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Obama brings home national gun control push - Bullets kill nearly 60 kids here each year

by Ajai Sreevatsan
Feb 14, 2013


Courtesy of Deanna Woods

Siretha White remains a symbol of Chicago's gun violence since her death in 2006. 

Siretha White was 10-years-old when she died. A stray bullet claimed her at her own birthday party. For weeks, Chicago couldn’t stop talking about this little girl who loved birthday cakes and lived in Englewood.

That was in 2006. Chicago may have moved on, but the tragedy lives on in memory of Siretha. In 7-year-old Heaven Sutton who was slain by a stray bullet while selling snow cones in her front yard last summer. In Hadiya Pendleton, the 15-year-old majorette who was shot on Jan. 29, just a week after she marched in President Obama's inaugural parade.

Obama acknowledged this continuing violence against children in a speech at Hype Park Academy high school on Friday. "Unfortunately, what happened to Hadiya is not unique," he said. "Too many of our children are being taken away from us."

Families struck by gun violence "deserve a vote" in Congress on controls, Obama said in his State of the Union address Tuesday.

“She [Siretha] died in my presence,” said Deanna Woods, Siretha’s aunt. “Nothing has changed [since then]. We are right back in the same situation. I am so tired of getting my heart broken. This is Obama's city. We shouldn't be hurting out here like this,” Woods said.

She was one among the many heartbroken parents who payed close attention to what Obama had to say.

They are skeptical, but hopeful – this “unfortunate club" of parents, as Ronald Holt, father of slain teenager Brian Holt, puts it. They know things are not the same once the spotlight goes away.

“The number of young people getting killed in Chicago is unacceptable,” said Holt, who is a commander in the Chicago Police Department.

When his son was shot On a CTA bus in 2007, Holt said Obama, then one of Illinois' senator, called him and said he would be willing to do anything he could to reduce the frequency of violence.

“Unfortunately, it has taken this long to move forward.”

So, what exactly is the magnitude of the problem? And why is it so hard to bring change to Chicago?

Of the 2,389 homicide victims between 2008 and 2012, nearly half were killed before their 25th birthday, City of Chicago figures show. Chicago has one of the highest death rates for those under 18 among major cities, according to official morbidity data. Nearly 60 school-aged kids are killed by guns in Chicago each year.

The shootings also have an economic cost. The University of Chicago’s Crime Lab estimates that gun violence costs the city about $2.5 billion annually – in hospital stays, court cases and law enforcement costs. That translates to about $2,500 per household.Nearly 60 school-aged kids are killed by guns in Chicago each year.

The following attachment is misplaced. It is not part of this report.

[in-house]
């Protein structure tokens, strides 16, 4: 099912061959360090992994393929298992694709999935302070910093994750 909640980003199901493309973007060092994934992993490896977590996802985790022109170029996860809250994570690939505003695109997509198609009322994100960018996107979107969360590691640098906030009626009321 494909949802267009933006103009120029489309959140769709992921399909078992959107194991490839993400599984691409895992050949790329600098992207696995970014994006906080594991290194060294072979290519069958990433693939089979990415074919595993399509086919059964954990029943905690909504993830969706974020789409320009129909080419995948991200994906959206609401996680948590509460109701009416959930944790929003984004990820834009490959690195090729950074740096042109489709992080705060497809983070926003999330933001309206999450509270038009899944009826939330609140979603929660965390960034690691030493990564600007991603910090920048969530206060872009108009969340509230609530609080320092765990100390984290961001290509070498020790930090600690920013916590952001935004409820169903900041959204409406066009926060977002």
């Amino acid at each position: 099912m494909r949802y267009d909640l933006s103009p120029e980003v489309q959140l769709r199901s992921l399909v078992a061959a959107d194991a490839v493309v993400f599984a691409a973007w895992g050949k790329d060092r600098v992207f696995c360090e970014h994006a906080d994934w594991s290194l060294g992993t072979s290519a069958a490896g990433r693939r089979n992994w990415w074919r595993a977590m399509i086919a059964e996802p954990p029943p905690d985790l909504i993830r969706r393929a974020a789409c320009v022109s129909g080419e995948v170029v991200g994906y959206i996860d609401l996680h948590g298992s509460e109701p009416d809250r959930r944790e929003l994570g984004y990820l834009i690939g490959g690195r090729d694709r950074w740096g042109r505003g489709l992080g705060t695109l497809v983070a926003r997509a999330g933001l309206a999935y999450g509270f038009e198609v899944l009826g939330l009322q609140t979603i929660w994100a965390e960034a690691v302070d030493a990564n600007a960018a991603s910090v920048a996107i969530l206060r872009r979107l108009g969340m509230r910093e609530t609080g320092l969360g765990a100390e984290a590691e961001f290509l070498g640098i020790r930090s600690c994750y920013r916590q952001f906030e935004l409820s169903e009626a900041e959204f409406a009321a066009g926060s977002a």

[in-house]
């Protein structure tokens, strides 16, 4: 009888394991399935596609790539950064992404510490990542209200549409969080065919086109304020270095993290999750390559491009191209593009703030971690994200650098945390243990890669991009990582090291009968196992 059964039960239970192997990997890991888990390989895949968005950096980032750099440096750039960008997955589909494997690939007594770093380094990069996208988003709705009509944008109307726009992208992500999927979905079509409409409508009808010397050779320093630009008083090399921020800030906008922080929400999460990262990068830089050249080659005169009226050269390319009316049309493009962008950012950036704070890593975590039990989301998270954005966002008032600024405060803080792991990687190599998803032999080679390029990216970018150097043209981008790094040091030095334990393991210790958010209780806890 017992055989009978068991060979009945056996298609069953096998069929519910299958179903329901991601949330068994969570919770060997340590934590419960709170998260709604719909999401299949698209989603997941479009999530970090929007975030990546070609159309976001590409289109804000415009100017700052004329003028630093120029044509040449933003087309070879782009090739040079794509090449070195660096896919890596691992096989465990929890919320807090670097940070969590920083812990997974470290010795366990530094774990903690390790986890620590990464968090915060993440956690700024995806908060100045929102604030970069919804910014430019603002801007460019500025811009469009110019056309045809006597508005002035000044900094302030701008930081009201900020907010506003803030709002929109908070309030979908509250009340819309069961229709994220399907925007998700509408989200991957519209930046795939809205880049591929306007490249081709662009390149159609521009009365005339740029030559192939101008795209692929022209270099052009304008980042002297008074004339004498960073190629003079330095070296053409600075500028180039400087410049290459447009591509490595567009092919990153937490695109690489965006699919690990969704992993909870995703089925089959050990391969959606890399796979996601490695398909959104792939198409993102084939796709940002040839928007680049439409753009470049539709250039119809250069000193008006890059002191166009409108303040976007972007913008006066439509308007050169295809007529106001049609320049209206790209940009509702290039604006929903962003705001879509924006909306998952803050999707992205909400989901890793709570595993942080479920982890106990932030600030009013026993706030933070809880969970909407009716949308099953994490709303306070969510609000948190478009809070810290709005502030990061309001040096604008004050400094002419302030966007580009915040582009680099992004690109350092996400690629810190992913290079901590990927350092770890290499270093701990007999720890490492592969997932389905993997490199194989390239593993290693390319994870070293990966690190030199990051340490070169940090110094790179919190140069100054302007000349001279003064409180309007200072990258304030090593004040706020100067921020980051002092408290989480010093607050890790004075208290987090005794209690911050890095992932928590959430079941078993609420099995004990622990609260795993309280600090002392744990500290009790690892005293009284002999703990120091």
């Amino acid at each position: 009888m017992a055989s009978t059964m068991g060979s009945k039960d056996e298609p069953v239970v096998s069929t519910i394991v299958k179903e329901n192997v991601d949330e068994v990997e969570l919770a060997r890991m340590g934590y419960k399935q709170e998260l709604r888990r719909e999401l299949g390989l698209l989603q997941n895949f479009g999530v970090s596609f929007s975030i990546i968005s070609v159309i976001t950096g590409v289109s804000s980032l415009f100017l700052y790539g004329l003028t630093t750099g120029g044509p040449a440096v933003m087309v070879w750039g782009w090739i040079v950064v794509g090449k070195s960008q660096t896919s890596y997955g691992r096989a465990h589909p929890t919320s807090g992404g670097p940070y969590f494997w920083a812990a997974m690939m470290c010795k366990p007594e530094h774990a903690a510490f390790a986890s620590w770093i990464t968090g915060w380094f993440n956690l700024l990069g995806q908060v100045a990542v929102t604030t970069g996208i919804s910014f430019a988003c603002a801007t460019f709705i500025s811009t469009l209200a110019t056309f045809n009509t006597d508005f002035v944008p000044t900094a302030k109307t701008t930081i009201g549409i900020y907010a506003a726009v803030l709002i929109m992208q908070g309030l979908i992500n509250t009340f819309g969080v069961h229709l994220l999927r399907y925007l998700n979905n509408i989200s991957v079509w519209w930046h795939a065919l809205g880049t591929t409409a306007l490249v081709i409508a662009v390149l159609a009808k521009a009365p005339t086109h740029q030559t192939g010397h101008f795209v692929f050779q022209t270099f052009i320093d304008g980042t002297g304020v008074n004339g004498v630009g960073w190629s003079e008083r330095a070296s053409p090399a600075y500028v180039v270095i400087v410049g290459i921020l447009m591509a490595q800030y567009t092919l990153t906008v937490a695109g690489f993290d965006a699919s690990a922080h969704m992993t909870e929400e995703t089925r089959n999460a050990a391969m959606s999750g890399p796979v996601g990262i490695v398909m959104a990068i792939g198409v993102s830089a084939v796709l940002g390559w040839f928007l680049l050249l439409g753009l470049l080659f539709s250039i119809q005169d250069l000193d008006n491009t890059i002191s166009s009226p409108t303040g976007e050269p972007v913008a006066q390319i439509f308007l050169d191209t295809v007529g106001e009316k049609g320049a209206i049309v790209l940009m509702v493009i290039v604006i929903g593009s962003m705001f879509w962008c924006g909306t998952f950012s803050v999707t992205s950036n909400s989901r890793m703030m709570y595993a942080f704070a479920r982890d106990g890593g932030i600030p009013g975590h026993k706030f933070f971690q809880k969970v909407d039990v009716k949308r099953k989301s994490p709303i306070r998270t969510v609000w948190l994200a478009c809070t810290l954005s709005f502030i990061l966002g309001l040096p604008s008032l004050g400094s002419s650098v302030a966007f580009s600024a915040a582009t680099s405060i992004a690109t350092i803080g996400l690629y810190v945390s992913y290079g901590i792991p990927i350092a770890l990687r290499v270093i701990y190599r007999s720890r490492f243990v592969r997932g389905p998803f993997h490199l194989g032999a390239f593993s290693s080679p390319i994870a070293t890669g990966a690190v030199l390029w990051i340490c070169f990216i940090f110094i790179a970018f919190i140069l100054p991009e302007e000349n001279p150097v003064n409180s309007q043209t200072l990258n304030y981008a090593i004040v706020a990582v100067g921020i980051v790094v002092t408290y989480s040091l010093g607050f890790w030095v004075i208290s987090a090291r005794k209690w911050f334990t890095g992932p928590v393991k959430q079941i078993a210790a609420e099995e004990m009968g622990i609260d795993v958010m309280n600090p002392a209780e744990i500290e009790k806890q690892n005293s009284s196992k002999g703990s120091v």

The worst part is a generation of Chicago’s children is growing up in a culture of violence. It affects them both mentally and physically and has serious long-term impacts, public health experts say.

Browen White, a Masters student in public health, and co-facilitator of the Radical Public Health Association at the University of Illinois said she knows of increasing cases of 5-year-olds who find it hard to sleep at night for fear of being shot at in their own homes. “It’s like growing up in a war zone,” White said.

With violence affecting the young so disproportionately, it is young students like White who are leading the cries for realistic and measurable change. Students at the University of Chicago, for example, have stepped up their campaign to increase the number of trauma centers on the South Side.

“The fact that wounded victims need to travel so far for treatment and are dying on the way is not inconsequential,” White said. “Addressing immediate quality of care is as important as addressing violence as a public health problem that affects not just the victims, but those around them.

“What are the values of our society if we are standing by and not acting while children get murdered – just because they don't look like us?” White said.

However, Tio Hardiman of CeaseFire said it is not incumbent on the system to do everything. “We need to start challenging families on what they are doing. Nobody is confronting their kids. All that these kids need is one or two seconds to stop and think. That’s what we are trying to give them. Families and communities need to get together to stop this madness,” he said.

In the meantime, as Chicago’s streets remain just the same, Woods runs a youth program for girls a few blocks away from where Siretha was killed. It is named after her niece, who was fondly called ‘Nugget.’

“All I am trying to do is keep them in the right direction. To turn these girls into women. But it’s getting harder and harder out here,” Woods said.